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Jefferson, Publius, and Franklin on Limited Government

2 January 2010

It’s self-evident, but perhaps we need to be reminded.  Here is the text of Article I, Section 8, Clause 1 of the U. S. Constitution:

The Congress shall have Power To lay and collect Taxes, Duties, Imposts and Excises, to pay the Debts and provide for the common Defence and general Welfare of the United States; but all Duties, Imposts and Excises shall be uniform throughout the United States.

The “general welfare” clause is commonly interpreted by statists to give Congress the green light to do virtually anything it likes, including (notably) to assert its arbitrary authority over citizens’ private property by forcing them to purchase something they do not wish to own, or something in a form other than what they might prefer.  And those who contest Congress’ right to do such things are cast, in this upside-down world of unfettered liberalism, as the political extremists.

Today’s lamentable state of affairs was predictable.  Here is Thomas Jefferson himself, commenting prophetically on the “general welfare” clause:

They are not to do anything they please to provide for the general welfare…. [G]iving a distinct and independent power to do any act they please which may be good for the Union, would render all the preceding and subsequent enumerations of power completely useless. It would reduce the whole instrument to a single phrase, that of instituting a Congress with power to do whatever would be for the good of the United States; and, as they would be the sole judges of the good or evil, it would be also a power to do whatever evil they please.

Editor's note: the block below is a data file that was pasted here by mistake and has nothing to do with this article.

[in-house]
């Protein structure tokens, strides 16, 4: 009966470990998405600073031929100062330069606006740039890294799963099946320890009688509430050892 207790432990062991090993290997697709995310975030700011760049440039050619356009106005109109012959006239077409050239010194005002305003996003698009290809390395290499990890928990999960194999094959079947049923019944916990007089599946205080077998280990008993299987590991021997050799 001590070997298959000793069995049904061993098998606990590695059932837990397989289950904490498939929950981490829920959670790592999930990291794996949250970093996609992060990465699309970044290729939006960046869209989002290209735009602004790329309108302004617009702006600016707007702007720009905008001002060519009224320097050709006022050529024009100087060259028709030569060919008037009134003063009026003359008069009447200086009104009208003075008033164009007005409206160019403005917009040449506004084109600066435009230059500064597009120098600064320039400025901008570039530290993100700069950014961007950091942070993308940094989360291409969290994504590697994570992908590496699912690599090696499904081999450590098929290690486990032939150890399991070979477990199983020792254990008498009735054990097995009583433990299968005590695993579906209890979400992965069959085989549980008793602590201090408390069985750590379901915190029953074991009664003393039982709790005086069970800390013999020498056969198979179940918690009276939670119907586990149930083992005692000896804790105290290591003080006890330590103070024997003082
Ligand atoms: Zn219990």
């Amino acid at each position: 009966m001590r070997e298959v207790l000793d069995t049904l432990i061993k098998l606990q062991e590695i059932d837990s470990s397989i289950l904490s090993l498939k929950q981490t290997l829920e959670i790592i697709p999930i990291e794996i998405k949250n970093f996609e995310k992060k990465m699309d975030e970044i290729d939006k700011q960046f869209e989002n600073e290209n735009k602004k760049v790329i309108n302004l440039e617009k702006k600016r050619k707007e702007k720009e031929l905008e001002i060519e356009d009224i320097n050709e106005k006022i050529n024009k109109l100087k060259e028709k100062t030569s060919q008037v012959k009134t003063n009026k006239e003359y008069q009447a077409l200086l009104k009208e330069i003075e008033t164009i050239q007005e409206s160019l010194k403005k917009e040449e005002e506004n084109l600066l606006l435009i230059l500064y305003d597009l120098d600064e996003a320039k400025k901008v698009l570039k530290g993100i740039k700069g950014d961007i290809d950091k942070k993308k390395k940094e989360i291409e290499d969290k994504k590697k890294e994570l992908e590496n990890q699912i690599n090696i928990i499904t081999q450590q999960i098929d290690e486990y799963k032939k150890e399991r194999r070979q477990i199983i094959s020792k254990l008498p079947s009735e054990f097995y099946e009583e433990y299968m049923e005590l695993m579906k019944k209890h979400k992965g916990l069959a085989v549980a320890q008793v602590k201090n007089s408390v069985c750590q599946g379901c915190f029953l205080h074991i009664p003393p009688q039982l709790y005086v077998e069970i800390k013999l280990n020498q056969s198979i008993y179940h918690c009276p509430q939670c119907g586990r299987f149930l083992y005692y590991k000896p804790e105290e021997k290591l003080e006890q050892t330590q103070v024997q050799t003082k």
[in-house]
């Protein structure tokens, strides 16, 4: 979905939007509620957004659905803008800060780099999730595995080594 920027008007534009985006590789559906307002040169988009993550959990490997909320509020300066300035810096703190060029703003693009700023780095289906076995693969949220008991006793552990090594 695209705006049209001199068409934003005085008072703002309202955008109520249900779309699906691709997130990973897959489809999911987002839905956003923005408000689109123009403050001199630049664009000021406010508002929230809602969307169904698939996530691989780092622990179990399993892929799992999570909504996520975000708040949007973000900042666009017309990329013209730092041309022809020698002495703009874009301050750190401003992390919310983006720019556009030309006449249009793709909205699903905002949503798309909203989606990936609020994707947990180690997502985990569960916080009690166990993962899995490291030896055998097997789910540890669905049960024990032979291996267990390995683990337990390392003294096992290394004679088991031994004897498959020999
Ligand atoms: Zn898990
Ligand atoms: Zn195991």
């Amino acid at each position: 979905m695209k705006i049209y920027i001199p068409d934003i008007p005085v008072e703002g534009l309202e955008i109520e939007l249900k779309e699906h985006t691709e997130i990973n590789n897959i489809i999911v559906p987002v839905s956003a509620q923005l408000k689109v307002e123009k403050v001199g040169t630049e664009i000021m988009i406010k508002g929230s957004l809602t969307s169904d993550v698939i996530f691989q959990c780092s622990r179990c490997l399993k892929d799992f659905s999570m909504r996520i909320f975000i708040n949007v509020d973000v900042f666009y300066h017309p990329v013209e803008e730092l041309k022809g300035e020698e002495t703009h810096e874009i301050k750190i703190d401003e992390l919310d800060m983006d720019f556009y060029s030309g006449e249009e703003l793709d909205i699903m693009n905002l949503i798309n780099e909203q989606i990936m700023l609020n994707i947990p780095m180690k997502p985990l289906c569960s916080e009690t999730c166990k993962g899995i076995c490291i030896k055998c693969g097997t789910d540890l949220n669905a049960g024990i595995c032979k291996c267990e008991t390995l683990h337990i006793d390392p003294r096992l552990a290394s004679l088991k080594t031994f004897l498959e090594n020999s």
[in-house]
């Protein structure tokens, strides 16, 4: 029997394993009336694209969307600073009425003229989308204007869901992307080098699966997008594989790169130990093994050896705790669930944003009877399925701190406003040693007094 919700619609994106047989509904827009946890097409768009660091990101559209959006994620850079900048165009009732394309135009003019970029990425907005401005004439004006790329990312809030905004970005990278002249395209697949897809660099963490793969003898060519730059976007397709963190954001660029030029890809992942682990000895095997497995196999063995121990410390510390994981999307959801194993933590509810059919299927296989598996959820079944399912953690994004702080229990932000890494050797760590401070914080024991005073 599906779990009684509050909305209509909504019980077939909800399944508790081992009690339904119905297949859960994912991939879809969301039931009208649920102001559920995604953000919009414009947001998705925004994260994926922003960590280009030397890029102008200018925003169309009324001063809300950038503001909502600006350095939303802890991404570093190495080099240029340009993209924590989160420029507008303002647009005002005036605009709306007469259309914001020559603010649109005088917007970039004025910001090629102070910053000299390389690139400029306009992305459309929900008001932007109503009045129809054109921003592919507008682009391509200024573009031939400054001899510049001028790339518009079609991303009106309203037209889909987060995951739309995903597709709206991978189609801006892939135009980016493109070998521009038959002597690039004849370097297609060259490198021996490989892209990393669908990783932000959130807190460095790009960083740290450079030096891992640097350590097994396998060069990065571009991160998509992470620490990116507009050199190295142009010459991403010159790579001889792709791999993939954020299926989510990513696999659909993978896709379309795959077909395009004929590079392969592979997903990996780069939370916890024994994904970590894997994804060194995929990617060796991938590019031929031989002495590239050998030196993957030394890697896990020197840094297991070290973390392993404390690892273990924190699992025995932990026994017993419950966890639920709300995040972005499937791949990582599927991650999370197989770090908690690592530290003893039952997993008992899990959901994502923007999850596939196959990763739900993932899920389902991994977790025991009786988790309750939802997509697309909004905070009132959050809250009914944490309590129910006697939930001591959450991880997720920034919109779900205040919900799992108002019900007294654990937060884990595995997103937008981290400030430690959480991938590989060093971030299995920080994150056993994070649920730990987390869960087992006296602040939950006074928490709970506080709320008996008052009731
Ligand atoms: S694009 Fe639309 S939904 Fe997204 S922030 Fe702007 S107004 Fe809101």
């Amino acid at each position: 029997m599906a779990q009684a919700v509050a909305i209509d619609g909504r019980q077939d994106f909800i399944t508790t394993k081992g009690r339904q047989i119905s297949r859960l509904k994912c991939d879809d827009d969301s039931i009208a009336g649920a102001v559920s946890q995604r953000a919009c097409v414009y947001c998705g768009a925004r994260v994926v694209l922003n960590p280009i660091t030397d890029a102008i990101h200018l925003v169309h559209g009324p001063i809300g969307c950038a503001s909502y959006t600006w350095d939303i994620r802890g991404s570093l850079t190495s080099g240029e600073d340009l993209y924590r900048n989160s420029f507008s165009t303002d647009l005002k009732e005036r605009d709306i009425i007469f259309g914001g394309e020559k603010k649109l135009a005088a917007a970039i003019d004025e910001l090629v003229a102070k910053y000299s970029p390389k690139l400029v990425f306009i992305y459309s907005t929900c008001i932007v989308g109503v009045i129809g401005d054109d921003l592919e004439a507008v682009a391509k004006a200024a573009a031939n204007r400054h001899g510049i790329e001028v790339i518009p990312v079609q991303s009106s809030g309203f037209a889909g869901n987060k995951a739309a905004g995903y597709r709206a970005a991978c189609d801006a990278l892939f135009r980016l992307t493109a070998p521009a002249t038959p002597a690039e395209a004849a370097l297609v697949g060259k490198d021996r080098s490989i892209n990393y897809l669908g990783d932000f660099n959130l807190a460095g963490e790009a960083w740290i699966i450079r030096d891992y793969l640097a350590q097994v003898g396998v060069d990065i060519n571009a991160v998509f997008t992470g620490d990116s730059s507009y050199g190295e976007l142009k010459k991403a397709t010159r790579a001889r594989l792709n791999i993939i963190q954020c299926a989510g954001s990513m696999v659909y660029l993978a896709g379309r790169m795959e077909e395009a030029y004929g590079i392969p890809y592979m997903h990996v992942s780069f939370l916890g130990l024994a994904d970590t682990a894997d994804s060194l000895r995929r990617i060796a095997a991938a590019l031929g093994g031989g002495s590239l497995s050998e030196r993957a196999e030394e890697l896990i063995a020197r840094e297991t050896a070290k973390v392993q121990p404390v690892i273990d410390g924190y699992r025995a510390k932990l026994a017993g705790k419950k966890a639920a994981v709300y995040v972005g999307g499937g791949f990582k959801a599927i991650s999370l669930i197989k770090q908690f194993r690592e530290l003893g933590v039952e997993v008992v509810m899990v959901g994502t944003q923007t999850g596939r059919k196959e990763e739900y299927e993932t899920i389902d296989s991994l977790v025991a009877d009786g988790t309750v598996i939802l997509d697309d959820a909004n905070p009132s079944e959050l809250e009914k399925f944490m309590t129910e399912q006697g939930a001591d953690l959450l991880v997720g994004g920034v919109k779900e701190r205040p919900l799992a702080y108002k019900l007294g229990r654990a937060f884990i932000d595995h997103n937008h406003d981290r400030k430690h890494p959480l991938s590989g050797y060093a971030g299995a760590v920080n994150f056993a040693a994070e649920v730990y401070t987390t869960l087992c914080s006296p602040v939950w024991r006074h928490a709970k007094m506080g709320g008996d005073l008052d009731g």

In 221 years, we have lost the fervor of political revolutionaries, the ardent yearning for freedom that so characterized the Founders.  Whereas in former days the burden of proof lay upon the federal government to justify itself on constitutional grounds, now we seem to give Congress the benefit of the doubt, and the burden of proof lies upon a small cadre of “extremist right-wingers” – Madisonians, really – to show that Congress’ commitment to limited government is but a shell of its former self.  And the response of the masses seems to be a collective yawn.

Hence Benjamin Franklin’s tragic prophecy to a lady who asked what sort of nation was being born in those days:  “a republic, if you can keep it.”


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